On Jan. 3, Gary Horton trotted out one of the biggest falsehoods used against President Donald Trump. There are 38,433 verified lies used against President Trump. This seems to be the most popular one.
In his column he once again trotted out the lie that Trump said there were good people on both sides in Charlottesville. He is trying to imply that Trump thought the Nazis, real ones not the 75 million who voted for him in 2020, were fine people. This has turned into one of the easiest debunked hoaxes in history. So to Gary and his fans, here is the actual quote by President Trump:
“Excuse me, they didn’t put themselves down as neo-Nazis, and you had some very bad people in that group. But you also had people that were very fine people on both sides. You had people in that group – excuse me, excuse me, I saw the same pictures you did. You had people in that group that were there to protest the taking down of, to them, a very, very important statue and the renaming of a park from Robert E. Lee to another name.”
At a later press conference, President Trump was even more explicit: “I’m not talking about the neo-Nazis and white nationalists because they should be condemned totally.”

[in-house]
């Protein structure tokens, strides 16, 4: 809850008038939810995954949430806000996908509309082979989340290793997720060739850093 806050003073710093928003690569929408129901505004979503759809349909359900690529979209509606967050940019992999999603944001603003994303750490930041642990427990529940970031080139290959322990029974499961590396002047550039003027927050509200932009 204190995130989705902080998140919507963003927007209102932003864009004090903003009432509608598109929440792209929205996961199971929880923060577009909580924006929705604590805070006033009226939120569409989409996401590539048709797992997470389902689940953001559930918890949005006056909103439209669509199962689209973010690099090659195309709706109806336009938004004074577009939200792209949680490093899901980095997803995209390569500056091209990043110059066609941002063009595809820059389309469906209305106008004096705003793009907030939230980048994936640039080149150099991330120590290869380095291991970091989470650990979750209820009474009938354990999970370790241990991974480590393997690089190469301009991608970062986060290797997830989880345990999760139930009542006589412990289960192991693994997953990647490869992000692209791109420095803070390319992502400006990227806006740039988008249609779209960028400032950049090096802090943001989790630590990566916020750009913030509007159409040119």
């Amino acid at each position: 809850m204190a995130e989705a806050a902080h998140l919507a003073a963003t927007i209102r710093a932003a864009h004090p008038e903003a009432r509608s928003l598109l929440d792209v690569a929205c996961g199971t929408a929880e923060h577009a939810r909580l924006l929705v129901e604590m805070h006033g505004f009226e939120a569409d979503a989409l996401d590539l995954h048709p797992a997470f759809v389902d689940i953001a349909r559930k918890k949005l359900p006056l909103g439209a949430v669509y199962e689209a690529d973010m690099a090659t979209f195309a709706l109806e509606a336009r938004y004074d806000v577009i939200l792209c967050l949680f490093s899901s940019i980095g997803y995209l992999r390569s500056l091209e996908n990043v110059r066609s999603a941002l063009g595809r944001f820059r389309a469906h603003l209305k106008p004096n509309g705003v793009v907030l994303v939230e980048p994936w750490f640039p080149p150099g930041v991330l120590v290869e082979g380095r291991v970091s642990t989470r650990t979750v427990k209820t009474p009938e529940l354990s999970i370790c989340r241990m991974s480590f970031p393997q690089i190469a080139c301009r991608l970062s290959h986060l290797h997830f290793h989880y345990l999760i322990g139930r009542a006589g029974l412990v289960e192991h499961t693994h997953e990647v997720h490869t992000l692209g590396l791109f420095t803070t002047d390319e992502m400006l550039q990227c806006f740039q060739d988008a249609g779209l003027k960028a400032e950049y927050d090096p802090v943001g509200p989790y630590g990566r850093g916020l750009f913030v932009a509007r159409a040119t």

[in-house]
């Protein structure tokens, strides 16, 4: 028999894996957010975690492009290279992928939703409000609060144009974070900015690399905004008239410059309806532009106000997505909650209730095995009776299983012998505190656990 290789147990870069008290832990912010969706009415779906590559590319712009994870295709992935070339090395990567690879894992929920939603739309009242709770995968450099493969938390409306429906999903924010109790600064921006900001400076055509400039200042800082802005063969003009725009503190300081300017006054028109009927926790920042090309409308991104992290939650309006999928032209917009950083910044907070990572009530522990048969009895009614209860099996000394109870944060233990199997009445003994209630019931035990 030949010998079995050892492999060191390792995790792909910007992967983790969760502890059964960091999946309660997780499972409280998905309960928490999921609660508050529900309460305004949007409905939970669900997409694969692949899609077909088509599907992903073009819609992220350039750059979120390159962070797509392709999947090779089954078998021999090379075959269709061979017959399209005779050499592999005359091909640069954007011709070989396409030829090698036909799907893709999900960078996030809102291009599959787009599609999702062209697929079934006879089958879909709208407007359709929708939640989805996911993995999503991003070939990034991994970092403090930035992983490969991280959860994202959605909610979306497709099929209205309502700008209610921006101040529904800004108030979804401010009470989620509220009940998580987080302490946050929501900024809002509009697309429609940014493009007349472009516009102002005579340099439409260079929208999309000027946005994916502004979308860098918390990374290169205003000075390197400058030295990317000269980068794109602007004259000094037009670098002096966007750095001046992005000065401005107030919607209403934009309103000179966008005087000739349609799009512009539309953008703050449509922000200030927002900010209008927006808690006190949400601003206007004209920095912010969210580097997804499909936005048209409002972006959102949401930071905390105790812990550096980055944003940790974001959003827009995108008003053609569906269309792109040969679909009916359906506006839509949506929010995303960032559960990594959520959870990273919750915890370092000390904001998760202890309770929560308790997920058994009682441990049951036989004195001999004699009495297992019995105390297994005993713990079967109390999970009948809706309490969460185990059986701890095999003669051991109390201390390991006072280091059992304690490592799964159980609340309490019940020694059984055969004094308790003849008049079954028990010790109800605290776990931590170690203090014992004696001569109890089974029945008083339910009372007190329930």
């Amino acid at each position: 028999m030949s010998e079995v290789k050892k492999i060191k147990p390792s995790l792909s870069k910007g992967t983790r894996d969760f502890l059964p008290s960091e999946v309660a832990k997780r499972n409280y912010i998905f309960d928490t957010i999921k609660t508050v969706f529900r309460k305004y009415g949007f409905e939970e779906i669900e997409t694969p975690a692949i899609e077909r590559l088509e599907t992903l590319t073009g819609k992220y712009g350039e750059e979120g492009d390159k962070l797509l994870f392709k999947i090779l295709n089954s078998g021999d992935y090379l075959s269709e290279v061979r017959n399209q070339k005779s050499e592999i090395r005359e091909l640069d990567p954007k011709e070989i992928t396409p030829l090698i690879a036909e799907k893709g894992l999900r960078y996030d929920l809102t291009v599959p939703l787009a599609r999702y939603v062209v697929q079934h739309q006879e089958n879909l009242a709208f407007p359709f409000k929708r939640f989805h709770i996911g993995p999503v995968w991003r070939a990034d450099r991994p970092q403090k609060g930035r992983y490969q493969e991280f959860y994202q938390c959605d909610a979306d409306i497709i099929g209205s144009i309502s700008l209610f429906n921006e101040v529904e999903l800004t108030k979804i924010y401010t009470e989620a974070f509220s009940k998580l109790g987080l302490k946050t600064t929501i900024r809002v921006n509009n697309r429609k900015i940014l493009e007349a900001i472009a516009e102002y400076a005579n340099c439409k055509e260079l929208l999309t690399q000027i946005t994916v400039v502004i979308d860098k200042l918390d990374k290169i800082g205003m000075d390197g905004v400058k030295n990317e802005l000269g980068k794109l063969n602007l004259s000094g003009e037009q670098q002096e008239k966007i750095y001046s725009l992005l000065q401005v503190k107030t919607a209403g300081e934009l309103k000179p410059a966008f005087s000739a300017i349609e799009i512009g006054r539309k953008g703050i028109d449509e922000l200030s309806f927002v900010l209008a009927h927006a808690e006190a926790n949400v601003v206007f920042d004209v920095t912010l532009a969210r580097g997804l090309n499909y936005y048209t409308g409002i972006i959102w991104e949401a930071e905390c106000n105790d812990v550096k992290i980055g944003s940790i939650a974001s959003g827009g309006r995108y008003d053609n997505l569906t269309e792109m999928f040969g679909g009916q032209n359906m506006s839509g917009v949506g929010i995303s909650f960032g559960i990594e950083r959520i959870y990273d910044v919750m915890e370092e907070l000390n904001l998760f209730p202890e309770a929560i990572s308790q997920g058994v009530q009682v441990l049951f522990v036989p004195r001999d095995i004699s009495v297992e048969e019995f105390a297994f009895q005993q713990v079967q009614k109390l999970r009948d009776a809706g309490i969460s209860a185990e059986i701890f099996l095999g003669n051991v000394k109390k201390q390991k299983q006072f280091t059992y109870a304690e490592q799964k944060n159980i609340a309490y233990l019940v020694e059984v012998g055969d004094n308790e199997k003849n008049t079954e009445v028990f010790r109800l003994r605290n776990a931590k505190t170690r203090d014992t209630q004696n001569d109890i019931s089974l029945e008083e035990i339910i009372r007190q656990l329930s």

I’m of the opinion that Gary is aware of the above statements and chooses to perpetuate the hoax anyway. He does so perhaps because he believes that if you tell a lie enough times, it becomes fact. Perhaps he doesn’t think his audience is intellectually curious enough to explore the truth? Perhaps, and this is the most likely reason, he and his followers never expose themselves to media or writings that have endlessly debunked this nonsense. Whatever the reason, it’s dishonest and it’s underhanded and it does nothing to strengthen our republic.
You may not like Trump, which I can easily understand. But to link him to Nazis does a disservice to the tens of millions murdered by the Nazis, including 6 million Jews. It’s intellectually lazy and insulting and it’s a proven lie. Do better, Gary!